Implant calves this year?

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In all of cattle management there are few things as easy to administer, consistent in response or as well documented as the use of growth promotant implants.  Good studies on implants are easy to do since treated animals and controls can be left together and treated the same.  In study after study, results like the Nebraska study below are seen.

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While this study involved stock cattle, gains are typical of what nursing calves in much of Virginia gain.  Note that the gains were not too different for each of the implants.  The point is that implanted cattle gain more than non-implanted cattle.  In this study about 50 pounds.

In today’s market extra pounds have a lot of value.  Not only are calf prices high but added gain has lots of value as well.  Spring slides make the gain of less value but by fall values may be $1 per extra pound gained.  In 2011, the above steers might return an extra $50 by being implanted.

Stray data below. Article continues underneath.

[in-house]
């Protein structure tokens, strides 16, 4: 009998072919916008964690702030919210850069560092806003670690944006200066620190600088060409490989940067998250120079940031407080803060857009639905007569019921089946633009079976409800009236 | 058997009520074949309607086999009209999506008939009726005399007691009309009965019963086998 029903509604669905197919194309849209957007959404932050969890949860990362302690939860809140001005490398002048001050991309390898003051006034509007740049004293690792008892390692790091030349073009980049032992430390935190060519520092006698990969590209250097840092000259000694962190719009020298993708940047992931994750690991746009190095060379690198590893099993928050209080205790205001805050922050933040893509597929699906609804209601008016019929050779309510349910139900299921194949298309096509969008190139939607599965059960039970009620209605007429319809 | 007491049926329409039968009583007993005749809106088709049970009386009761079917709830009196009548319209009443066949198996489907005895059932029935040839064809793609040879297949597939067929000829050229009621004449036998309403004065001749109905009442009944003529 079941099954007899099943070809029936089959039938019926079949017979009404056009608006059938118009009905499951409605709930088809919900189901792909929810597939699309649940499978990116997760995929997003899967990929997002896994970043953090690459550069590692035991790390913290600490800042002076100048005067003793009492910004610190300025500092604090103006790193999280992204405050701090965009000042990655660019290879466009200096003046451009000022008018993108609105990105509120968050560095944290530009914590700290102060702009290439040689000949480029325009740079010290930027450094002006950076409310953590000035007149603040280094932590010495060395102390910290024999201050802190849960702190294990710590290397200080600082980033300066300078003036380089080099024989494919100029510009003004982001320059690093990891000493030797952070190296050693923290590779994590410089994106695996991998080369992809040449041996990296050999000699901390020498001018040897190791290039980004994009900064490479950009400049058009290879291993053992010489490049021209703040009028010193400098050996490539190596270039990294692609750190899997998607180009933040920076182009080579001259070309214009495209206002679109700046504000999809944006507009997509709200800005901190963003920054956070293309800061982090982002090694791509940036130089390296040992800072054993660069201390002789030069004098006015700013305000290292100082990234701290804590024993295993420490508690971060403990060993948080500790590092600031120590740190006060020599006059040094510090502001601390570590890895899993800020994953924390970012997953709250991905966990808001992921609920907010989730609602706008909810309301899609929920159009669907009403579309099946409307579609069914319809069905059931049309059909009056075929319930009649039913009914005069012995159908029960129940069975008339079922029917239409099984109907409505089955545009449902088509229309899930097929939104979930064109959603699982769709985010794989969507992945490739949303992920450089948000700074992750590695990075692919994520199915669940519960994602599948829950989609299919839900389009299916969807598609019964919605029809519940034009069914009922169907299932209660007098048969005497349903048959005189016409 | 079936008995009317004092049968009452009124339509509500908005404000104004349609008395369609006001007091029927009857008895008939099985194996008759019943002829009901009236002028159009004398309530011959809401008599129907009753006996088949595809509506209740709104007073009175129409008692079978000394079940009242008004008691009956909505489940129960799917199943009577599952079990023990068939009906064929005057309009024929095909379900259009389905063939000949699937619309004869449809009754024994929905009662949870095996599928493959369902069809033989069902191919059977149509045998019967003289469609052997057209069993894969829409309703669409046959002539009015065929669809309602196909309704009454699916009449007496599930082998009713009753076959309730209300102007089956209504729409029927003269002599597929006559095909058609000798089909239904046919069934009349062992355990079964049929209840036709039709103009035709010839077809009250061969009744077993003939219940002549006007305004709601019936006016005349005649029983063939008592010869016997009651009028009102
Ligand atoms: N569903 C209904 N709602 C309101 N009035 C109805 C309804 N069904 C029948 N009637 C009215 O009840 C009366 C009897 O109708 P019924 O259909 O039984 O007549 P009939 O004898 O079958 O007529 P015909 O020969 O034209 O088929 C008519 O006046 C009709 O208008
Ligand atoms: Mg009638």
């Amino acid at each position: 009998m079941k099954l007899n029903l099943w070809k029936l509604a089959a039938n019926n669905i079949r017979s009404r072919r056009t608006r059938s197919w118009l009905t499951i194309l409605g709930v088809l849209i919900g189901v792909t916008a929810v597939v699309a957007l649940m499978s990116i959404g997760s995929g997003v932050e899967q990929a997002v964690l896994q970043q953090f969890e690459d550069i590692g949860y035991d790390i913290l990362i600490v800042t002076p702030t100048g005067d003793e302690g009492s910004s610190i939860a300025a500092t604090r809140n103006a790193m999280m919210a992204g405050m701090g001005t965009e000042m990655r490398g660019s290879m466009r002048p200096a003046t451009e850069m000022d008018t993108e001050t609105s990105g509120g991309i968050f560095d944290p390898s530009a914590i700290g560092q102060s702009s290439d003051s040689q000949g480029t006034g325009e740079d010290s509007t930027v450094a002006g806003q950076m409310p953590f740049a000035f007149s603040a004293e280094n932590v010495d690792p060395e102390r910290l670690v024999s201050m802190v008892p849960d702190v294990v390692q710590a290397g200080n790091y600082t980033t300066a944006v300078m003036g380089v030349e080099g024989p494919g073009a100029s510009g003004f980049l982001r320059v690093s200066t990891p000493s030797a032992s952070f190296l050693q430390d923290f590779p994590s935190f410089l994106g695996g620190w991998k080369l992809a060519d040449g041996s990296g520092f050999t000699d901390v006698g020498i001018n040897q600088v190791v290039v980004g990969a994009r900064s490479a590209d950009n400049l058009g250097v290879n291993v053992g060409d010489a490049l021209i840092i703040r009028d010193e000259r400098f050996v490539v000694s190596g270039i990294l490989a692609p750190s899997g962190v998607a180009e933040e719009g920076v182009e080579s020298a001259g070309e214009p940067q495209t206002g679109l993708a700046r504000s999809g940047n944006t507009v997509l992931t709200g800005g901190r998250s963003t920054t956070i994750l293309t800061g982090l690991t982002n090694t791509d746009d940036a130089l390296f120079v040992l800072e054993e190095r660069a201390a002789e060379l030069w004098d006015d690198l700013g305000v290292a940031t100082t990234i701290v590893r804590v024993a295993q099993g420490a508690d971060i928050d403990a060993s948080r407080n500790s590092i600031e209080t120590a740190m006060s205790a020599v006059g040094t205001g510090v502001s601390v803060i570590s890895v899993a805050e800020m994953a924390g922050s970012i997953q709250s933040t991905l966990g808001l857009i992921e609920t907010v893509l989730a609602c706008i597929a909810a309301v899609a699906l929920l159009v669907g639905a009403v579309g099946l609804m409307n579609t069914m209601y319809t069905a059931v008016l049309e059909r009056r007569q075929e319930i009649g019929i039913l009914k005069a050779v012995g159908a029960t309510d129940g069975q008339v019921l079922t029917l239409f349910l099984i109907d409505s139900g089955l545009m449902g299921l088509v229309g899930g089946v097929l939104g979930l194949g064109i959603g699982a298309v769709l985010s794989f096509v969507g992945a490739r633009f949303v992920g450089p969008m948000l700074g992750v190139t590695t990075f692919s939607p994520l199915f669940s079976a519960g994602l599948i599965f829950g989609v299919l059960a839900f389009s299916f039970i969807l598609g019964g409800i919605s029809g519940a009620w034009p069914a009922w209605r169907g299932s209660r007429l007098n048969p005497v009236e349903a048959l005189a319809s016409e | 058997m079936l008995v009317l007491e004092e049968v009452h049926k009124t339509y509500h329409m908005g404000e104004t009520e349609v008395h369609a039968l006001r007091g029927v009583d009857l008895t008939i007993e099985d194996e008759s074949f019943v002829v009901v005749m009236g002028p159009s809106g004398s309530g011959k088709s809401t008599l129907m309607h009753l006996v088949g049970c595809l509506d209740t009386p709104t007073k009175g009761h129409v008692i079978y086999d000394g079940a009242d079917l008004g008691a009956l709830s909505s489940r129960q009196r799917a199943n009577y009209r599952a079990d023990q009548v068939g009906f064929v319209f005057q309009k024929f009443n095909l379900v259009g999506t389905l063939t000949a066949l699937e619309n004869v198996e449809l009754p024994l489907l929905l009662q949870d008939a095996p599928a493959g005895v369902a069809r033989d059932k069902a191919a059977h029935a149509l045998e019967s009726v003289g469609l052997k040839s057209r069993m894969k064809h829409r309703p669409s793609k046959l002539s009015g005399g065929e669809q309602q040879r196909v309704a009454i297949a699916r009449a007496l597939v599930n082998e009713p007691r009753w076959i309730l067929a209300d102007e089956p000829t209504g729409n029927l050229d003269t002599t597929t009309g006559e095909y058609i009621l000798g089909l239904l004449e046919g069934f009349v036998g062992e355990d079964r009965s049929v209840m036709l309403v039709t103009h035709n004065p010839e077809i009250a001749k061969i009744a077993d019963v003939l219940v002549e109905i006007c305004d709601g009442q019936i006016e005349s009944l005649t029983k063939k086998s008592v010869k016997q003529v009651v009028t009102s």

So, with so much added value in implants, one would expect that most growing calves would be implanted.  In fact, evidence suggests that there are less calves implanted now than in previous years.

Certainly one reason that implant usage is down is the negative press that “hormone use” gets. Much research has assured the safety of implants and, remember, a steer implanted with an estrogen/progesterone product has much lower levels of estrogen than a heifer in heat at slaughter.  But with all the talk, natural beef, including organic beef is still less than 5% of total beef sold.  Yet thousands of calves go unimplanted with a loss of hundreds of thousands of dollars.

What is the bottom line on implants?  If you have a way to market calves to natural program and can get a good enough premium to pay for foregone gains, you should take advantage of that opportunity.  In general you must either have a tractor/trailer load of calves to sell, have your own retail beef business or be part of an alliance to take advantage of premiums for non-implanted cattle.  There are premiums to be had, but they are not accessible to many of us.

In the absence of having a way to sell calves designated as “natural”, the market assumes they are implanted and pays a price commensurate with that.  If you are in the beef business to make money, how can you afford to pass up a $2 investment that can return $15 to $50?

Source: Dr. W. Dee Whittier, Virginia Cooperative Extension Veterinarian, Cattle, VA-MD Regional College of Veterinary Medicine



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